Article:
So let’s dive into the trails we did!

Snow Cut’s Trail and the TRACK Trail

This trail is connected to the campground and you start in the middle of the trail. We hiked both ways one day just to see what the views were. The views along the Intercoastal Waterway were gorgeous! At the end of the trail (about to exit the park) you’ll even get a great view of the bridge that connects Carolina Beach to the rest of North Carolina.

Flytrap Trail

This trail in Carolina Beach State Park is a great little loop made of mostly boardwalks. But the coolest part about this trail is you’ll have an opportunity to see the rare and incredible Venus Flytrap along this trail!

However, a word of caution, the Venus Flytrap is WAY smaller than you would think. Like truly only 1-2 inches tall. This makes it hard to find such an incredible plant when the rest of the plants in the area are much taller. We were unsuccessful in our search for the carnivorous plant, but they have a few in an aquarium tank in the visitor’s center!

Sugarloaf Trail

This trail is the longest in the park. The trailhead is right at the back of the marina and it quickly leads you to the water’s edge, offering beautiful views. As you continue on this trail, you’ll wind around a sandy swamp and finally out to the gorgeous sand dunes.

This trail is named after the sugary white sand that makes up the trail and the dunes. This area was misused for years, so it’s extra important that you stay on the trails and abide by the state parks rules. Word to the wise, there were park rangers all over this park, so make sure you are doing what you’re supposed to.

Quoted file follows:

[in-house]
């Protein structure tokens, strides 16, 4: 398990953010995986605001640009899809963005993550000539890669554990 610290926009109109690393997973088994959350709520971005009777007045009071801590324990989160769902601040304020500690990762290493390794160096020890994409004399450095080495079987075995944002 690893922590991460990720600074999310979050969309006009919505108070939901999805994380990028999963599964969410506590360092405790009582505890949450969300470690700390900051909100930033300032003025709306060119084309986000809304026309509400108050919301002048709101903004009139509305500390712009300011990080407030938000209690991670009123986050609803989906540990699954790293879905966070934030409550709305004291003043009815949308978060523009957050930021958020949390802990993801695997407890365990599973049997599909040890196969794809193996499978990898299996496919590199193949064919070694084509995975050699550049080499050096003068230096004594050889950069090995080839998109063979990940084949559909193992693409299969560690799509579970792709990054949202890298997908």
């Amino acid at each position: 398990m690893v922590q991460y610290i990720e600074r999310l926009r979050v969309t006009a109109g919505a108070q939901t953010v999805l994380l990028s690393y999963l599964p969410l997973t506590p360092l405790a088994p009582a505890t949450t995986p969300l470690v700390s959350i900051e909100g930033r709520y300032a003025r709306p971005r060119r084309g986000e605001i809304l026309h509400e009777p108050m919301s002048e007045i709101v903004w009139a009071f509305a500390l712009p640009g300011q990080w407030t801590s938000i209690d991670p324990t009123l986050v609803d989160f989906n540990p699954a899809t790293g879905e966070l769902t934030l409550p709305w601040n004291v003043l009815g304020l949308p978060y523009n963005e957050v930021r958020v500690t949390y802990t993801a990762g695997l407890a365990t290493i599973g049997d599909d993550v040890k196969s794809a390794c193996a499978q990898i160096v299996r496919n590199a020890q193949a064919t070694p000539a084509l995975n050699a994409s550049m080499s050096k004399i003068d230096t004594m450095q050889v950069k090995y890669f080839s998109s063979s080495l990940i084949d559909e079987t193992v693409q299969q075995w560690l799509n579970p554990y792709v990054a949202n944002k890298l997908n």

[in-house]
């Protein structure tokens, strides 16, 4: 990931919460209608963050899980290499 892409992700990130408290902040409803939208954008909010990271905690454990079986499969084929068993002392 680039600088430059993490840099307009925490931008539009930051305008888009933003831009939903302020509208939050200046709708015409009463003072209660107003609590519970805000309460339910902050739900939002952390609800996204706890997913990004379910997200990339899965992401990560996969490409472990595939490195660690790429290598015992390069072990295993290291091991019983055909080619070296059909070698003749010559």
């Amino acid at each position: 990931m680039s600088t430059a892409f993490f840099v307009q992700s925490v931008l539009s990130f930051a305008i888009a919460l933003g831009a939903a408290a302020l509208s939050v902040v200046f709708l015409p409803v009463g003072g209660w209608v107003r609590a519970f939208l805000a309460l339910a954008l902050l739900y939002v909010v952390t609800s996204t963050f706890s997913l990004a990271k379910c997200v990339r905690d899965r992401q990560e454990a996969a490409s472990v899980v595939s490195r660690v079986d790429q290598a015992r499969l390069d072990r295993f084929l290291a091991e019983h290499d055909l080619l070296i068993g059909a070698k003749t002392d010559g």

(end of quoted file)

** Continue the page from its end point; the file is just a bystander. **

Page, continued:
Campground Trail

After we would finish hiking the Sugarloaf Trail, we would pick up the Campground Trail which led us directly to the entrance of, you guessed it, the campground. This trail is flat and sandy just like the rest of the trails and made a great connector trail for us to never have to drive anywhere in the park!

Time to Spend Here

If you are here just to hike the trails at Carolina Beach State Park, most (or even all) of the trails can be done in less than a day. We camped here for over a week and when we weren’t at the beach, we hiked several of the trails.

However, if your plan is to camp here and enjoy a cheap beach stay, you will probably want about a week here. There is so much to do and enjoy in the area. From dozens of delicious restaurants to try, to relaxing on the beach, to exploring Wilmington, there are lots of reasons to camp here.

We did a bit of both. We camped here, hiked the trails here, hit up the beach most days, explored the boardwalk area and made it up to Wilmington. So depending on what you are planning on doing here, you will only need 1 day to hike and about a week to explore the area if you intend to camp here

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Dog Friendliness

Carolina Beach State Park is very dog friendly. Dogs are welcome all throughout the park, minus the buildings. They must remain on a 6 foot leash at all times, but dogs are also welcome in the campgrounds, but not in the cabins, which we have found is pretty typical. So bring your dog if you intend to hike here! Just keep him/her on a leash!


If you are in need of some nature while staying in Carolina Beach, NC, you won’t want to miss hiking in Carolina Beach State Park! With 9 miles of easy trails perfect for the whole family, you can’t go wrong with taking a break from the beach and hiking here.

This park offers free parking, affordable camping and even a marina/boat ramp if you want to get out on the water. The trails are all easy as they lead you all over this corner of the island. The views are stunning here and even after 9 days in the park, we would definitely go back!

Overall, we really enjoyed camping and hiking in Carolina Beach State Park and would highly recommend this park to anyone. Whether you want to stay for several days and camp here or just need a break from the beach, this park has a little something for everyone.

As always, feel free to reach out to averagewildexperience@gmail.com if you have any questions or need help planning a day of hiking at Carolina Beach State Park.